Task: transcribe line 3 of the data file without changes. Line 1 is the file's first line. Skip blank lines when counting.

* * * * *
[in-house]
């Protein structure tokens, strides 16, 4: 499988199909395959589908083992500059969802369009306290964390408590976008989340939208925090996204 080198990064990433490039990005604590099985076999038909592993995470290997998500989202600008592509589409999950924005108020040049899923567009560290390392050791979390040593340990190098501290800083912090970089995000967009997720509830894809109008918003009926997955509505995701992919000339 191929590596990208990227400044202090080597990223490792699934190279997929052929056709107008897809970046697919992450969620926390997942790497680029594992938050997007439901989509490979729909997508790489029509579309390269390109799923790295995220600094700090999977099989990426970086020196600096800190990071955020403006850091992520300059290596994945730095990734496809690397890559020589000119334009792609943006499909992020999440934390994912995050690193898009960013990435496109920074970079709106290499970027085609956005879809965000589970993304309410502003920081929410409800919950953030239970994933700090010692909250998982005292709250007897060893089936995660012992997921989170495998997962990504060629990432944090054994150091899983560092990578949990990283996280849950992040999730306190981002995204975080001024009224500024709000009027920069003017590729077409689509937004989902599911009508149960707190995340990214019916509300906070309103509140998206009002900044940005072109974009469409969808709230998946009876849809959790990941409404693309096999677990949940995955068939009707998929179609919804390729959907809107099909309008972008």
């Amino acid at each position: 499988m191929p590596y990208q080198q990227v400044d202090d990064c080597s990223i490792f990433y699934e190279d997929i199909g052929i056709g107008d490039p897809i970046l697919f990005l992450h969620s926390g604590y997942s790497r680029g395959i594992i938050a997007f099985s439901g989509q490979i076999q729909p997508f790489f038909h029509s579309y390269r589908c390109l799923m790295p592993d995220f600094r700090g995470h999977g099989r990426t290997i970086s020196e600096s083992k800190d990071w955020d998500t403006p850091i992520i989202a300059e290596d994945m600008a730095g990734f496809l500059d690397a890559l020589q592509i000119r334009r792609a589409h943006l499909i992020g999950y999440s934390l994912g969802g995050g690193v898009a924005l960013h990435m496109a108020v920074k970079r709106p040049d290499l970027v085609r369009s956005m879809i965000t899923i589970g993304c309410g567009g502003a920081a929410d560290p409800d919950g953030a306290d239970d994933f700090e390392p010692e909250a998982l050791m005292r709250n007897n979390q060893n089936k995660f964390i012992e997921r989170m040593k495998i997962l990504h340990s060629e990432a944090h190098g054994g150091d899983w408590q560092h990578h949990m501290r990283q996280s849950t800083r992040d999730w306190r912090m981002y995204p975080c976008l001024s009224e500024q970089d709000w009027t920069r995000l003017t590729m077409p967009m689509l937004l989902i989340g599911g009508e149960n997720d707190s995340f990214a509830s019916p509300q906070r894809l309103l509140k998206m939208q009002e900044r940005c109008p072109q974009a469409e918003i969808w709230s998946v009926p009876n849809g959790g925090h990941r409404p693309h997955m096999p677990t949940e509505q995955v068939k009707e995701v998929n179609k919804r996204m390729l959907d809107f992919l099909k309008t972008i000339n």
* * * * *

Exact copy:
């Amino acid at each position: 499988m191929p590596y990208q080198q990227v400044d202090d990064c080597s990223i490792f990433y699934e190279d997929i199909g052929i056709g107008d490039p897809i970046l697919f990005l992450h969620s926390g604590y997942s790497r680029g395959i594992i938050a997007f099985s439901g989509q490979i076999q729909p997508f790489f038909h029509s579309y390269r589908c390109l799923m790295p592993d995220f600094r700090g995470h999977g099989r990426t290997i970086s020196e600096s083992k800190d990071w955020d998500t403006p850091i992520i989202a300059e290596d994945m600008a730095g990734f496809l500059d690397a890559l020589q592509i000119r334009r792609a589409h943006l499909i992020g999950y999440s934390l994912g969802g995050g690193v898009a924005l960013h990435m496109a108020v920074k970079r709106p040049d290499l970027v085609r369009s956005m879809i965000t899923i589970g993304c309410g567009g502003a920081a929410d560290p409800d919950g953030a306290d239970d994933f700090e390392p010692e909250a998982l050791m005292r709250n007897n979390q060893n089936k995660f964390i012992e997921r989170m040593k495998i997962l990504h340990s060629e990432a944090h190098g054994g150091d899983w408590q560092h990578h949990m501290r990283q996280s849950t800083r992040d999730w306190r912090m981002y995204p975080c976008l001024s009224e500024q970089d709000w009027t920069r995000l003017t590729m077409p967009m689509l937004l989902i989340g599911g009508e149960n997720d707190s995340f990214a509830s019916p509300q906070r894809l309103l509140k998206m939208q009002e900044r940005c109008p072109q974009a469409e918003i969808w709230s998946v009926p009876n849809g959790g925090h990941r409404p693309h997955m096999p677990t949940e509505q995955v068939k009707e995701v998929n179609k919804r996204m390729l959907d809107f992919l099909k309008t972008i000339n």